thumb | Stuart Pennebaker

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The fluorescent lights buzz like a fly trapped in the empty promise of a glass window. The bzzz echoes through Thumb’s skull as he pushes greasy burgers across the grill on his graveyard shift, as he collects crumpled bills from the fingers of the customers, as he mops and mops and mops the eternally sticky floors.

97.5, the country oldies station, crackles through the Waffle House speakers from 10 PM to 6 AM and after, probably, but Thumb has never worked a day shift. Maybe the place crawls out from under the long, dark shadows during the day, but from 10 to 6 it more closely resembles an abandoned amusement park or a small town bus stop late at night: spooky, silent, empty as a tomb. Except a tomb shouldn’t be empty, should it, and neither should an amusement park or the breakfast joint where Thumb spends every weeknight.

It’s not clean. Thumb wouldn’t eat here. Flies and grime collect in the window sills, which look like they’ve never been dusted. The bathroom almost never has toilet paper. When he’s working, he wipes down tables, he scrapes the grill, but he does not go much above the bare minimum, even though the unkempt appearance makes his skin crawl. He prefers tidy, everything in its place, but he doesn’t want to attract attention to himself, good or bad.

The bell above the smudged glass door dings open. A man and a woman walk through and take the booth furthest from the register. They look like they’ve been driving all night, maybe the night before, too. The man is dark haired, so pale he’s almost translucent, purple circles like plum colored bruises beneath his eyes. He’s wearing scrubs but he doesn’t look like any doctor Thumb’s ever seen. The woman has bleached blonde hair that she’s twisted on top of her head and little pieces frizz out like a halo. Her eyes look empty and there’s a hole in the shoulder of her thin red shirt.

Thumb sighs, collects his grease stained order pad, and walks over to their table. His limp is always worse at the end of the night and it’s nearing four. He feels their eyes on his bum leg and he resents their gaze. He knows how he looks: a bit broken. His stocky frame and short stature make him look vulnerable. He’s considered tattoos but he likes being unidentifiable,  a chameleon. He can be a clean cut young man in a suit and tie. He can be frightening, a sharp glint in his eye.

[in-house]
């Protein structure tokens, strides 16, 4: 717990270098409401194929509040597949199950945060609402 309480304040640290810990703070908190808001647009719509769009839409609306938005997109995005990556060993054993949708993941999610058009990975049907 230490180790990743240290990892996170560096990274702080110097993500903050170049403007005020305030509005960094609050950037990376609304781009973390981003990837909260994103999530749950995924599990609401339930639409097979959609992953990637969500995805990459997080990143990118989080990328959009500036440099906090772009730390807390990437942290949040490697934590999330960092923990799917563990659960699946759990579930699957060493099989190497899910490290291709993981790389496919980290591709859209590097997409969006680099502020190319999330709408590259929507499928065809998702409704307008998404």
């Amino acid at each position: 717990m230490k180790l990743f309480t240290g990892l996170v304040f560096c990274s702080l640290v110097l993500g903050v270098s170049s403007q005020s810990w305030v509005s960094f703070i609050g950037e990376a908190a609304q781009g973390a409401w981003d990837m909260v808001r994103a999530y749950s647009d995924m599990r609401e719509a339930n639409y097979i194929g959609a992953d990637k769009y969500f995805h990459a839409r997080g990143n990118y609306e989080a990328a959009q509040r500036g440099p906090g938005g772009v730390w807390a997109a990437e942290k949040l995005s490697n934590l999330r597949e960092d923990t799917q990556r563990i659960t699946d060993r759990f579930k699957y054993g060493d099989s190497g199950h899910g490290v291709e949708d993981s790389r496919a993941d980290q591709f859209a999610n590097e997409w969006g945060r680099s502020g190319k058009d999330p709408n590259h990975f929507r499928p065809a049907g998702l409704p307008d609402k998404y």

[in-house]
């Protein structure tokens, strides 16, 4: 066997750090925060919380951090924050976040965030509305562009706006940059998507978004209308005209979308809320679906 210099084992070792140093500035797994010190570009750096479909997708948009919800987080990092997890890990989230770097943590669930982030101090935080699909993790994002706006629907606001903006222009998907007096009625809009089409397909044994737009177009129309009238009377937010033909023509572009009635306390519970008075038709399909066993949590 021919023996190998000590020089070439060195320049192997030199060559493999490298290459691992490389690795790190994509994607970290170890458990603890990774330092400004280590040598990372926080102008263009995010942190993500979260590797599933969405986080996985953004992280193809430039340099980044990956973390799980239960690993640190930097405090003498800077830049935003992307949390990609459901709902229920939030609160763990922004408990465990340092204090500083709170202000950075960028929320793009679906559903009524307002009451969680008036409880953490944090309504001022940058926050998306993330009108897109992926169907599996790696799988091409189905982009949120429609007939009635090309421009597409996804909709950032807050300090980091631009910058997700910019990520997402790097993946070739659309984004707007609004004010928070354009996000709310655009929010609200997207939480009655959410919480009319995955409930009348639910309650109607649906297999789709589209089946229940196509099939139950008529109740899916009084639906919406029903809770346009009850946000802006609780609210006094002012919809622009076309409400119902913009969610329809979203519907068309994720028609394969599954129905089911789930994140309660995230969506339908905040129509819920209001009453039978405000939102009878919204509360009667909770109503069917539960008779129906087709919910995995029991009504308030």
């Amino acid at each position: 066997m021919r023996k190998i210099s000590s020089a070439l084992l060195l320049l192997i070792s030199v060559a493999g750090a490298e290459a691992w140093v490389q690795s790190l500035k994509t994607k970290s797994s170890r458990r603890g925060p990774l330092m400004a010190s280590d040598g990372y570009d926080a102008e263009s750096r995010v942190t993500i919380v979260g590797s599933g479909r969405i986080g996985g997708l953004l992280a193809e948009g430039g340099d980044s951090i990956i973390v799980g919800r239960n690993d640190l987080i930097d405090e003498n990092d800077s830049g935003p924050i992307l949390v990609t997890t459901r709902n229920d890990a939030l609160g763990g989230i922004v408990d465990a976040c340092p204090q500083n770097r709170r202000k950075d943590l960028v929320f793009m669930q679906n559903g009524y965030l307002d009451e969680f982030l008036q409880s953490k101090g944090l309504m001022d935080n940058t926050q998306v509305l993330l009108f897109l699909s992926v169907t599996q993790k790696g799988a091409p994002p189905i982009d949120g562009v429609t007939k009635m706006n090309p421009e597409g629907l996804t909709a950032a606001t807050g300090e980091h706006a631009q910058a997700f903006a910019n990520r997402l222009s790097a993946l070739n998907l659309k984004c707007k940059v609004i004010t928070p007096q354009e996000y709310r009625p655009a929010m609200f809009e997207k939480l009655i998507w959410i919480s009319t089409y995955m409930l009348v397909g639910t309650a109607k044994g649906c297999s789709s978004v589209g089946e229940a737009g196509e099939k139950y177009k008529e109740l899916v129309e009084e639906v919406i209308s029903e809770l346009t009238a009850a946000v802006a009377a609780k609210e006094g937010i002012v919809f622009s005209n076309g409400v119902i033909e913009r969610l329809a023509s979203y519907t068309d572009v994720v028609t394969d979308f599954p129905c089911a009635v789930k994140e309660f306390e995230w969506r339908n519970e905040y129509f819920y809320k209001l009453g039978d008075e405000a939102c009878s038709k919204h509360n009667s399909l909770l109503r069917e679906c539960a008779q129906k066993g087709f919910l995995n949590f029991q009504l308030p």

Coffee? Thumb asks when he reaches their table.

They nod.

Thumb nods back. Ready to order or need a minute.

It’s his mantra. It’s not even a question. He finds that if he says it flatly, a statement, readytoorderorneedaminute, people are more likely to go ahead and tell him what they want.

“All star special,” says the man who looks closer to dead than alive, in Thumb’s expert opinion.

“Bacon or sausage?”

“Bacon. And I want the eggs crisp.”

“You?” Thumb says to the woman.  Up close, Thumb sees that she has green eyes.

“I’ll do an omelet,” she says. “Please.”

“What kind?”

She closes her eyes like she cannot possibly muster enough energy to make another decision. Whatever kind most people order, she says.

“Hashbrowns?” Thumb asks.


“In the ring?”

“Sure,” she says again.

Thumb doesn’t like her tone. Not hard to tell when someone is talking down to you. But there is something about her. Those green eyes. He wants to stand there, in front of her, and ask her inane questions until his shift is mercifully over and he can go home and go to bed.